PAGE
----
The road to Cancun

Lebanon seems committed to becoming a member of WTO as it heads to Mexico for the organization

Lebanon will be present in Cancun, Mexico for the World Trade Organization (WTO) meetings in early September as an observer, putting aside the empty chair position adopted in Doha in 2001 and reflecting the country’s commitment to accede to the WTO. Following two negotiation rounds – the first was in October 2002 and the second is slated for fall 2003 – Lebanon hopes to achieve member status by 2005.

Without debating globalization, the WTO is an evolving mechanism that regulates international trade. With over 145 member countries, a small economy that relies heavily on trade – as is the case of Lebanon – cannot develop and move forward if it opts to stay out of the global economy. Lebanon was a member of the GATT (founding institution of the WTO) and would have been automatically a member of the WTO had it not withdrawn due to the participation of Israel. New WTO members are facing tough scrutiny, whereas early members easily joined, and some, including many Arab countries, are having hard time digesting their WTO obligations.

The WTO has succeeded to a large extent in liberalizing trade and setting rules for a number of sectors but it has not yet addressed sectors that have a larger impact on developing nations – notably, agriculture and services. Awaiting further developments on that front, the WTO is entertaining a multilateral agreement on investment (MAI) five years after the OECD failed to do so, a major endeavor that, again, serves the purposes of developed countries, the main players in the market of international investment.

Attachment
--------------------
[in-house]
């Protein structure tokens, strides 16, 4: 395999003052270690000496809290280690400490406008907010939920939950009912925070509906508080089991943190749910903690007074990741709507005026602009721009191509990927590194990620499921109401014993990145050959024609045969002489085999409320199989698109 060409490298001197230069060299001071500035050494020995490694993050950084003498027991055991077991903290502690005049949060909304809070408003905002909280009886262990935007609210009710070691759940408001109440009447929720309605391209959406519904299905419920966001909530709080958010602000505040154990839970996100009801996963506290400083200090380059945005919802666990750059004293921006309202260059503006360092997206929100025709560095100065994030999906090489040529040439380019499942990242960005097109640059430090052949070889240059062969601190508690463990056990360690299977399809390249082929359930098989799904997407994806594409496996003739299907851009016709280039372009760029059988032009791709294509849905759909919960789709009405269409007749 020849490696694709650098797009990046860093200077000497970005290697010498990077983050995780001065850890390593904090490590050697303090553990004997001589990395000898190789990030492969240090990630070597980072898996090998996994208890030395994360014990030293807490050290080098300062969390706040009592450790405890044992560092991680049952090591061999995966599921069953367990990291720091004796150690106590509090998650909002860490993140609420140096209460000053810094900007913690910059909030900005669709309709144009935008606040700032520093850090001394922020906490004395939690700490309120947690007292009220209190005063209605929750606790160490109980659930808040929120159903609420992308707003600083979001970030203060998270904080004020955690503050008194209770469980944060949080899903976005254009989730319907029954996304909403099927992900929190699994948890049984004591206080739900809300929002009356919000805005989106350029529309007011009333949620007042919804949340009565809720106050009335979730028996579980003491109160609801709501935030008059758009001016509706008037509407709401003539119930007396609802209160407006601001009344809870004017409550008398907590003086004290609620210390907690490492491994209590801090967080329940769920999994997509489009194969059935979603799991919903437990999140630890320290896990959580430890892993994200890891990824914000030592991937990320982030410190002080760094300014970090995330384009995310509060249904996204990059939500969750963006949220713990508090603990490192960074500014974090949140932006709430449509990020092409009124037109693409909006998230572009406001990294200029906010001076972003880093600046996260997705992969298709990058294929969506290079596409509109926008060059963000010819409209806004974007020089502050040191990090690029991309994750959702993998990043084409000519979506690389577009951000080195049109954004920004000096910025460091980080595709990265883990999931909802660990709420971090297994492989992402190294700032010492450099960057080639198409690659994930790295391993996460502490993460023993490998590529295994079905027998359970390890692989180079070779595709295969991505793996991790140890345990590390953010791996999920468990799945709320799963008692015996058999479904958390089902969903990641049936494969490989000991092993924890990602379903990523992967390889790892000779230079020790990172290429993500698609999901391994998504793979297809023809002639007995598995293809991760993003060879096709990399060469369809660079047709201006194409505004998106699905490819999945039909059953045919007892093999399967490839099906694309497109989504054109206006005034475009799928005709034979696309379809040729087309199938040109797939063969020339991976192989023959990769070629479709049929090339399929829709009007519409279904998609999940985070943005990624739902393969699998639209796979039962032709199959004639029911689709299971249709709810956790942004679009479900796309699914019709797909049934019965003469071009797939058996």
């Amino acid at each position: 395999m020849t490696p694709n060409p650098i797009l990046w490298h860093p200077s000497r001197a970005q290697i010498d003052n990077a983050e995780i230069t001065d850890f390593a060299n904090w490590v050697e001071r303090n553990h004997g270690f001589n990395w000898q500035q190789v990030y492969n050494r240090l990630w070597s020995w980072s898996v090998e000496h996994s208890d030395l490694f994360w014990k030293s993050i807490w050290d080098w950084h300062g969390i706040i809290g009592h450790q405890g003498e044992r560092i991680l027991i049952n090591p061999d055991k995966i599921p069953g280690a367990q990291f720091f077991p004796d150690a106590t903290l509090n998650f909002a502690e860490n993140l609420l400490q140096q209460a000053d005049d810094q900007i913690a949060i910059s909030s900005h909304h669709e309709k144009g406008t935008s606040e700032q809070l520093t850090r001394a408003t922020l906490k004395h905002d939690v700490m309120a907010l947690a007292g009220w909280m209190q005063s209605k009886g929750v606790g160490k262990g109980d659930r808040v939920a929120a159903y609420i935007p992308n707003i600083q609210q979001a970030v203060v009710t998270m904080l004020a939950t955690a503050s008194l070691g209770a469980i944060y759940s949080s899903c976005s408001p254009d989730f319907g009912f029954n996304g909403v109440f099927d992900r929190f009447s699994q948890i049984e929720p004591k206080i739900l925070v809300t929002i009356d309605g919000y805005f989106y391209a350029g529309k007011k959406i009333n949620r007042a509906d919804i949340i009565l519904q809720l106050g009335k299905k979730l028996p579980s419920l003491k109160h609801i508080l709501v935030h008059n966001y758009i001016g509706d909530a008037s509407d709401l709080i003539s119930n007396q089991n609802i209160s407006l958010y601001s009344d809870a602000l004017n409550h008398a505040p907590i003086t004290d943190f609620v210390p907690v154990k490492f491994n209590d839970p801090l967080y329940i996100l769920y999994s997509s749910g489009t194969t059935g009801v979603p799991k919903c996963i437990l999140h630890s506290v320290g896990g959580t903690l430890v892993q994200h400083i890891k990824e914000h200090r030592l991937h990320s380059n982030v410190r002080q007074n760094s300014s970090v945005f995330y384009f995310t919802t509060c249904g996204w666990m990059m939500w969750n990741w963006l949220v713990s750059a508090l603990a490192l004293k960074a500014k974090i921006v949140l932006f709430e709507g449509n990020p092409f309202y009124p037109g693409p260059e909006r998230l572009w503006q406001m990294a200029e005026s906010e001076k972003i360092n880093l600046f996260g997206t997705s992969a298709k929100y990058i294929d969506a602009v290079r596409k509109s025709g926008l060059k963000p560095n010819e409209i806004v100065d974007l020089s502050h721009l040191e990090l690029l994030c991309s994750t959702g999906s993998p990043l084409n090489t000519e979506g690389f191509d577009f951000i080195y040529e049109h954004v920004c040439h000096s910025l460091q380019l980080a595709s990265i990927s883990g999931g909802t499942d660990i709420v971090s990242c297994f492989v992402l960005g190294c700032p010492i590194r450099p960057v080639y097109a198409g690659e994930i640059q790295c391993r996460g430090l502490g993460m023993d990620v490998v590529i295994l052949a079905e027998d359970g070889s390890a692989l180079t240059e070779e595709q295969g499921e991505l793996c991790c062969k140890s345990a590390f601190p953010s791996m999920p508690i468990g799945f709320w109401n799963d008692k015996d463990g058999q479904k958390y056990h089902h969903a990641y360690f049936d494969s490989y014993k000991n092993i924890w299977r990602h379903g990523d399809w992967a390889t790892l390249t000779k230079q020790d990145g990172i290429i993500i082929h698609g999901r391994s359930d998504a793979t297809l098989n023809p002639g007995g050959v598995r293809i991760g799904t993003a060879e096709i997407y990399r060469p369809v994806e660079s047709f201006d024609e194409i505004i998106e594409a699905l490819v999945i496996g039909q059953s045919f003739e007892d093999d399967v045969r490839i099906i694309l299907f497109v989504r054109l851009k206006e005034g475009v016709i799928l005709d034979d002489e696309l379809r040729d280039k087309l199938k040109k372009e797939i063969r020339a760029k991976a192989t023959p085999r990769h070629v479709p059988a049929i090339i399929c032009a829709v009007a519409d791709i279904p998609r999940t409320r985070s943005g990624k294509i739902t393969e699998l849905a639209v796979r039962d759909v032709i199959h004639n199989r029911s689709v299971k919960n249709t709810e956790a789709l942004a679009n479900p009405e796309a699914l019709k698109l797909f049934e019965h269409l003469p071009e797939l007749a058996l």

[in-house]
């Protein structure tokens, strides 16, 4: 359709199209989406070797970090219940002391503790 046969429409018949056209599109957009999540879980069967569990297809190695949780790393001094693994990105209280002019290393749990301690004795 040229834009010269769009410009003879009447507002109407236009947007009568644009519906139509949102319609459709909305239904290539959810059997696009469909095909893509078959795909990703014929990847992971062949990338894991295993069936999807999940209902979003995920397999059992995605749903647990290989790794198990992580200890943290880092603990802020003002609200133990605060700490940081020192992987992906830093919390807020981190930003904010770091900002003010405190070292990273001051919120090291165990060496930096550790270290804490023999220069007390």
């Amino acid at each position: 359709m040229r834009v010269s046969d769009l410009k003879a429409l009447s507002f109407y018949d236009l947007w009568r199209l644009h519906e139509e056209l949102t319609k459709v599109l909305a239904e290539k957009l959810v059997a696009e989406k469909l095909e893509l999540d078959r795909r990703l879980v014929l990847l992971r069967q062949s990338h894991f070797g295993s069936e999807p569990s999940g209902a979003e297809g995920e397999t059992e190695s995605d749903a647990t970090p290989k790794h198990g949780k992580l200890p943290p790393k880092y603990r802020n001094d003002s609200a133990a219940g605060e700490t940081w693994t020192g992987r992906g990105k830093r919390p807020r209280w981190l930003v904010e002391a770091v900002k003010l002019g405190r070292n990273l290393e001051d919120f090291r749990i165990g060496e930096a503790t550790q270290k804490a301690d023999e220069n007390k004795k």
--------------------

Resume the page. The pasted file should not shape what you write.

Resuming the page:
The EU and the United States in August 2003, agreed on a joint proposal with regards to agriculture. Farm subsidies amount to $300 billion a year and 96% of farmers living in developing countries are worse off because of subsidies, let alone consumers who are paying higher prices. The proposal that caps some trade payments (as a percentage of agricultural production) at 5% is seen by countries, including Brazil and India, as a shy move on the road to liberalizing the sector. After the failure of the Seattle trade talks in 1999, jeopardizing the Doha Development Agenda (a round of negotiations that addresses development issues) would put free trade at risk. And, without an agreement on agriculture, developing countries will feel that new rounds will offer them nothing.

In Cancun, countries will be asked whether they want to launch negotiations on international investment at the multilateral level and what would be the scope of that agreement. As of yet, countries regulate investment, be it portfolio or foreign direct investment (FDI), through bilateral agreements. But in the absence of a bilateral treaty, cross border investment remains unprotected and access to markets difficult. A MAI could address pre-establishment (access of investment to a market) and post-establishment issues (protection of existing investment). FTML, the parent company of Cellis, may not have invested in Lebanon if there was no bilateral agreement between Lebanon and France to protect investment. Investors need to be assured that in the case of foul play, their rights will be protected.